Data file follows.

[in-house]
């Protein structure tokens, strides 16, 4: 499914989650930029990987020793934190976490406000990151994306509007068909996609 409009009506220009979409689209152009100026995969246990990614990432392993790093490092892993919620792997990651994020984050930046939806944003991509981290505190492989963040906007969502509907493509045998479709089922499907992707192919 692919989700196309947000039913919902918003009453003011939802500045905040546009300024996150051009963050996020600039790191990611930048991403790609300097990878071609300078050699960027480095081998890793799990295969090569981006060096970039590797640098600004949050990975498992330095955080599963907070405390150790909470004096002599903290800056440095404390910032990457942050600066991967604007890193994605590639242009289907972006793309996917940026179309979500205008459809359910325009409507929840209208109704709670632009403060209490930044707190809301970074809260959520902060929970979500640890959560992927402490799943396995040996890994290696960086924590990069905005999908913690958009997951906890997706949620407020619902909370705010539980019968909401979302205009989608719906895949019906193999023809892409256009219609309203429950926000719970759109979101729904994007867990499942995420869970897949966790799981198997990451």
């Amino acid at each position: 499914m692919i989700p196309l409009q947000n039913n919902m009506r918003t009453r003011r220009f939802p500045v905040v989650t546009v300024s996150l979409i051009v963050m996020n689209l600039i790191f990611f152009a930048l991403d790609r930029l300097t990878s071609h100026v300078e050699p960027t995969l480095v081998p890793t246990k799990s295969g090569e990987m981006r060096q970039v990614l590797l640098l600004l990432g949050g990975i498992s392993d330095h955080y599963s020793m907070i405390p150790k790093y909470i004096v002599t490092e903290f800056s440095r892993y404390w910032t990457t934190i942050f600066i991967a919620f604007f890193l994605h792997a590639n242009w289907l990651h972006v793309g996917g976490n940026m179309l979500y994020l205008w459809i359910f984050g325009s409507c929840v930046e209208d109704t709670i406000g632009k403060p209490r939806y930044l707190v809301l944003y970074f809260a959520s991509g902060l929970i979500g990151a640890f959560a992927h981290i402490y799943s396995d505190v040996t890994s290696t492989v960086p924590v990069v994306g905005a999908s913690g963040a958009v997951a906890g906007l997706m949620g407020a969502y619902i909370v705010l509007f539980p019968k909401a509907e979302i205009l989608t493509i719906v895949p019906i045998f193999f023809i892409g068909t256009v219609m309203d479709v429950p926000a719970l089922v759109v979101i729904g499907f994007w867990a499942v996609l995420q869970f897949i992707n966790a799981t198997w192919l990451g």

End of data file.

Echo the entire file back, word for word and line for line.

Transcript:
[in-house]
């Protein structure tokens, strides 16, 4: 499914989650930029990987020793934190976490406000990151994306509007068909996609 409009009506220009979409689209152009100026995969246990990614990432392993790093490092892993919620792997990651994020984050930046939806944003991509981290505190492989963040906007969502509907493509045998479709089922499907992707192919 692919989700196309947000039913919902918003009453003011939802500045905040546009300024996150051009963050996020600039790191990611930048991403790609300097990878071609300078050699960027480095081998890793799990295969090569981006060096970039590797640098600004949050990975498992330095955080599963907070405390150790909470004096002599903290800056440095404390910032990457942050600066991967604007890193994605590639242009289907972006793309996917940026179309979500205008459809359910325009409507929840209208109704709670632009403060209490930044707190809301970074809260959520902060929970979500640890959560992927402490799943396995040996890994290696960086924590990069905005999908913690958009997951906890997706949620407020619902909370705010539980019968909401979302205009989608719906895949019906193999023809892409256009219609309203429950926000719970759109979101729904994007867990499942995420869970897949966790799981198997990451």
């Amino acid at each position: 499914m692919i989700p196309l409009q947000n039913n919902m009506r918003t009453r003011r220009f939802p500045v905040v989650t546009v300024s996150l979409i051009v963050m996020n689209l600039i790191f990611f152009a930048l991403d790609r930029l300097t990878s071609h100026v300078e050699p960027t995969l480095v081998p890793t246990k799990s295969g090569e990987m981006r060096q970039v990614l590797l640098l600004l990432g949050g990975i498992s392993d330095h955080y599963s020793m907070i405390p150790k790093y909470i004096v002599t490092e903290f800056s440095r892993y404390w910032t990457t934190i942050f600066i991967a919620f604007f890193l994605h792997a590639n242009w289907l990651h972006v793309g996917g976490n940026m179309l979500y994020l205008w459809i359910f984050g325009s409507c929840v930046e209208d109704t709670i406000g632009k403060p209490r939806y930044l707190v809301l944003y970074f809260a959520s991509g902060l929970i979500g990151a640890f959560a992927h981290i402490y799943s396995d505190v040996t890994s290696t492989v960086p924590v990069v994306g905005a999908s913690g963040a958009v997951a906890g906007l997706m949620g407020a969502y619902i909370v705010l509007f539980p019968k909401a509907e979302i205009l989608t493509i719906v895949p019906i045998f193999f023809i892409g068909t256009v219609m309203d479709v429950p926000a719970l089922v759109v979101i729904g499907f994007w867990a499942v996609l995420q869970f897949i992707n966790a799981t198997w192919l990451g």